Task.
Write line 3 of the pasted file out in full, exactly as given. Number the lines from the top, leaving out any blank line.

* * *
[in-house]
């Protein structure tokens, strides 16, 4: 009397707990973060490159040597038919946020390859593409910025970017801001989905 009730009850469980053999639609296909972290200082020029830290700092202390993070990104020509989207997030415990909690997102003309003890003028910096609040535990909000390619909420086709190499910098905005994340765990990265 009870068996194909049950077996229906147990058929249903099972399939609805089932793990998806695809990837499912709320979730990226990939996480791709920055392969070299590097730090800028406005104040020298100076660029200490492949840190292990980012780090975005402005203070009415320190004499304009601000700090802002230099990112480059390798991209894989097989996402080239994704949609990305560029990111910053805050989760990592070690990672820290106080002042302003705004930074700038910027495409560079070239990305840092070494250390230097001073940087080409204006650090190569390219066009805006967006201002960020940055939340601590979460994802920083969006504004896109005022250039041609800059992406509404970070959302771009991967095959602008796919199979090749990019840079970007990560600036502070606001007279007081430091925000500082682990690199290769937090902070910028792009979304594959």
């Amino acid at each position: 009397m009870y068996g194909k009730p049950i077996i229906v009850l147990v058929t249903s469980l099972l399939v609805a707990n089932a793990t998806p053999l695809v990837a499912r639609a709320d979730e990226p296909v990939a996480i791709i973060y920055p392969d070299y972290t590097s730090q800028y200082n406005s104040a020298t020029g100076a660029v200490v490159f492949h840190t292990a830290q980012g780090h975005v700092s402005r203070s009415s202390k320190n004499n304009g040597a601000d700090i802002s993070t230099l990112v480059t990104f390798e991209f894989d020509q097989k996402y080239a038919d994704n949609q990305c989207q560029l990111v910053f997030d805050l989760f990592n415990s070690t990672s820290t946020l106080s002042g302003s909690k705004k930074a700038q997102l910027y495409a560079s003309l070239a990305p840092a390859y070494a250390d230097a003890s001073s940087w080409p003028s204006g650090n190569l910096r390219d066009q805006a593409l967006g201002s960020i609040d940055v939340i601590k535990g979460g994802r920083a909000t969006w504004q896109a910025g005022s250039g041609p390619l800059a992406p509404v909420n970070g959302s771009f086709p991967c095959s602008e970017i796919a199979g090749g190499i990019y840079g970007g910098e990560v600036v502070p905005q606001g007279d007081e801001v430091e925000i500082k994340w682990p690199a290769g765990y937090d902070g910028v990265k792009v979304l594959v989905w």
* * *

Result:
């Amino acid at each position: 009397m009870y068996g194909k009730p049950i077996i229906v009850l147990v058929t249903s469980l099972l399939v609805a707990n089932a793990t998806p053999l695809v990837a499912r639609a709320d979730e990226p296909v990939a996480i791709i973060y920055p392969d070299y972290t590097s730090q800028y200082n406005s104040a020298t020029g100076a660029v200490v490159f492949h840190t292990a830290q980012g780090h975005v700092s402005r203070s009415s202390k320190n004499n304009g040597a601000d700090i802002s993070t230099l990112v480059t990104f390798e991209f894989d020509q097989k996402y080239a038919d994704n949609q990305c989207q560029l990111v910053f997030d805050l989760f990592n415990s070690t990672s820290t946020l106080s002042g302003s909690k705004k930074a700038q997102l910027y495409a560079s003309l070239a990305p840092a390859y070494a250390d230097a003890s001073s940087w080409p003028s204006g650090n190569l910096r390219d066009q805006a593409l967006g201002s960020i609040d940055v939340i601590k535990g979460g994802r920083a909000t969006w504004q896109a910025g005022s250039g041609p390619l800059a992406p509404v909420n970070g959302s771009f086709p991967c095959s602008e970017i796919a199979g090749g190499i990019y840079g970007g910098e990560v600036v502070p905005q606001g007279d007081e801001v430091e925000i500082k994340w682990p690199a290769g765990y937090d902070g910028v990265k792009v979304l594959v989905w």